Small wireless facilities - antenna (copy)

A "small cell" wireless antenna at 501 Park Ave.

Lancaster’s government hasn’t given up on trying to stop 5G wireless antennas from going where the city doesn’t want them.

The city has filed an appeal in Lancaster County Court challenging a ruling issued in March by the Zoning Hearing Board.

In the decision, the board gave the company New Cingular Wireless retroactive permission for antennas it had installed on utiity poles at 684 Hebrank St. and 501 Park Ave.

The board is empowered to rule on applications for zoning exceptions and variances. Its members are appointed by City Council. 

The city had argued the poles qualified as “telecommunications towers” under city zoning, which limits such towers to certain streets.

The board disagreed, saying the poles were merely “wireless support structures” and not subject to the restriction.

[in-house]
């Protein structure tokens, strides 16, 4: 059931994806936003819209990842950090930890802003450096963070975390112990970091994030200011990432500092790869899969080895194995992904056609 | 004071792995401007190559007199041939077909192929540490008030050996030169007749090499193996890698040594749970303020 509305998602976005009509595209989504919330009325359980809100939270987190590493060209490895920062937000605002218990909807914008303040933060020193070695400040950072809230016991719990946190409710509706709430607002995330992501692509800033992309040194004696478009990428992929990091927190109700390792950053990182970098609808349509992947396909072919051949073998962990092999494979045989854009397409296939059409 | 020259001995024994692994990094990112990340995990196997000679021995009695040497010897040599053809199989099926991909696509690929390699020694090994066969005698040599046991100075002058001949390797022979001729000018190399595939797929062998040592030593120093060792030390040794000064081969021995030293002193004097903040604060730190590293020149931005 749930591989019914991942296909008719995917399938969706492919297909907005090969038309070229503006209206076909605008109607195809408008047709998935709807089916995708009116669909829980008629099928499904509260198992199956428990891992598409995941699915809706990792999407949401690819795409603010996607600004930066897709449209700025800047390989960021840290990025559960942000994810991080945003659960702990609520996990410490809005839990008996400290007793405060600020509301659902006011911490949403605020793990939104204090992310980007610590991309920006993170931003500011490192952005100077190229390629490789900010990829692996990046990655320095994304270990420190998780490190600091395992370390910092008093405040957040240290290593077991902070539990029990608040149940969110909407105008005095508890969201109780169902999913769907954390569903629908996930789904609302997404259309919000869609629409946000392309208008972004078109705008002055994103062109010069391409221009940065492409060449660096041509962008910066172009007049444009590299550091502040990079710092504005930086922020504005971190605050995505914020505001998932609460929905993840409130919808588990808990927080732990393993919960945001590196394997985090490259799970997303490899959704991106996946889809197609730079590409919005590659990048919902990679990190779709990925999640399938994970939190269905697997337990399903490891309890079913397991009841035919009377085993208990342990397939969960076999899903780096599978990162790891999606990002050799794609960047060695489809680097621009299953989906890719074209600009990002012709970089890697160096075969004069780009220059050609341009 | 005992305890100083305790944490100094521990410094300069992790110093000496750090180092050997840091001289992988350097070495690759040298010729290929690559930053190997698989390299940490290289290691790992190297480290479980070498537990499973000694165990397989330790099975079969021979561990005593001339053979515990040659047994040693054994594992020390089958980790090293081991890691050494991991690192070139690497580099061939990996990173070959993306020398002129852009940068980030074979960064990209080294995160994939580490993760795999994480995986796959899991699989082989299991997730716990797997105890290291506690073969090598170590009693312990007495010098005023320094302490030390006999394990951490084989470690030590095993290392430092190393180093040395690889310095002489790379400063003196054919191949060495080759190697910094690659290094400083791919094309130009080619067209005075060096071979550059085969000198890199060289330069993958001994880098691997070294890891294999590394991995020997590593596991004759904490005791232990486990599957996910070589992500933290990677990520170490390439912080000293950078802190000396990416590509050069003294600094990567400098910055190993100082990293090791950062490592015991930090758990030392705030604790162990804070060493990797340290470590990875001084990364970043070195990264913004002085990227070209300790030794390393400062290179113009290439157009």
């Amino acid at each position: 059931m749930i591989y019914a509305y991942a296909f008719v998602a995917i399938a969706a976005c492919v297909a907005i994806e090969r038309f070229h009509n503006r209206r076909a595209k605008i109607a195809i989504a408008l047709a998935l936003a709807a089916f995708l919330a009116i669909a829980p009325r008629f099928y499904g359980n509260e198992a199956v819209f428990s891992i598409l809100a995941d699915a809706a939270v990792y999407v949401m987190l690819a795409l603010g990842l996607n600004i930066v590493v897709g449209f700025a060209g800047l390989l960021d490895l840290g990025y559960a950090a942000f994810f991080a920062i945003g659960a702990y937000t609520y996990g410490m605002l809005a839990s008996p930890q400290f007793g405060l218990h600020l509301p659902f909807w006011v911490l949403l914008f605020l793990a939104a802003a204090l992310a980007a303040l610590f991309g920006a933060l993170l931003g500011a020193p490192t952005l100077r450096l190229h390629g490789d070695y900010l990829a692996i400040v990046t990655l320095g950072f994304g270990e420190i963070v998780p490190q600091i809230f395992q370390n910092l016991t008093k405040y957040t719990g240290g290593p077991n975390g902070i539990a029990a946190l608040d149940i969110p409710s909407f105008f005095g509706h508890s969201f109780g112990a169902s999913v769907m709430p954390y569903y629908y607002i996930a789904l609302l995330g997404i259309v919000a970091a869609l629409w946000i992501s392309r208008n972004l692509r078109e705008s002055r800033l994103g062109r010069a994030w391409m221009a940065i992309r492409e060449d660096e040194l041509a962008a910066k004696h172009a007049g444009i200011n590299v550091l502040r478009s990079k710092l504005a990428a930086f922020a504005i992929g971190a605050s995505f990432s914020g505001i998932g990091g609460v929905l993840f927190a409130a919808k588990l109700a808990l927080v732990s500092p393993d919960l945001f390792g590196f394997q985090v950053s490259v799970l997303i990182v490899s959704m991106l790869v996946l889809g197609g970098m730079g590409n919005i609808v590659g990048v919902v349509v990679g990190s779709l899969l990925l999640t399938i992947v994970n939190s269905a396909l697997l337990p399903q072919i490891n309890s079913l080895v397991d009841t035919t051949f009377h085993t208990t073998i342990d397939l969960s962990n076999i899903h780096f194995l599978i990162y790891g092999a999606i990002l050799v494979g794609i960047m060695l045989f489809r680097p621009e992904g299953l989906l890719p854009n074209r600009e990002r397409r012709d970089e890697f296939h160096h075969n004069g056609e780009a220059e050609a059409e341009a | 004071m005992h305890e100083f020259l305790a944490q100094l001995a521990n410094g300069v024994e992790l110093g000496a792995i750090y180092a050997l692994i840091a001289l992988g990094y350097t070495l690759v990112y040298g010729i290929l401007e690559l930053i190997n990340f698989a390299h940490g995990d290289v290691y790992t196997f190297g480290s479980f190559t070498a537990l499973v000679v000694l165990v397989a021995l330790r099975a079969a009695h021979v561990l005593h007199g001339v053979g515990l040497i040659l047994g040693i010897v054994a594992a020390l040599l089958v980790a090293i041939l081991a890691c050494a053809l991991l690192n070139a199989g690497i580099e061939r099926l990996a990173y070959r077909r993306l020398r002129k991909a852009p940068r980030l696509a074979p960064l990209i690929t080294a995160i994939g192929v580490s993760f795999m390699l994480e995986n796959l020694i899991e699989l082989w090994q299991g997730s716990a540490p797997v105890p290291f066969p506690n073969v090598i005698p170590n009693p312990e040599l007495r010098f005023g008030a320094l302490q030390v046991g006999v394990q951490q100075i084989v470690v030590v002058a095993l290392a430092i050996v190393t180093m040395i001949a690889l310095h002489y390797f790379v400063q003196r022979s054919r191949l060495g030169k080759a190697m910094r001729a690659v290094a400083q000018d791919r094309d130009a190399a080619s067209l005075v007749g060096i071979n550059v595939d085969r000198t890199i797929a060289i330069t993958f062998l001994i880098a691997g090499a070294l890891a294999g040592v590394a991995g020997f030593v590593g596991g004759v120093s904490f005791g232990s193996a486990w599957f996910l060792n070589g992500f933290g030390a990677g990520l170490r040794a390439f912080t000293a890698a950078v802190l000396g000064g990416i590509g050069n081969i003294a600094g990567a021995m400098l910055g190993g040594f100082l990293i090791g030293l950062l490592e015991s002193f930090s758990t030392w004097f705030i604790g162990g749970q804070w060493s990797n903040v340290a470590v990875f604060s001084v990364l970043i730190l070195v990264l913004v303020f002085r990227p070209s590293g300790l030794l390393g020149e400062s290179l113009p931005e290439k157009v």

The city's filing asks the county court to reverse the decision. It alleges the board committed errors of law and “capriciously ignored” the zoning code.

New Cingular, which does business as AT&T Mobility, has filed notice that it is an “intervenor” in the court case, which allows the company to advocate for its interests.

New Cingular says there are multiple grounds for allowing the antennas. Among other things, it contends construing the city’s zoning code to exclude the antennas would violate federal telecommunications law.

The antennas are so-called “small-cell antennas, which bolster data service in a limited area. The nationwide rollout of 5G services by New Cingular and other telecom companies is expected to lead to their substantial proliferation.

Lancaster and other cities are worried about the effect on neighborhood streetscapes, and are trying to retain some say over their deployment.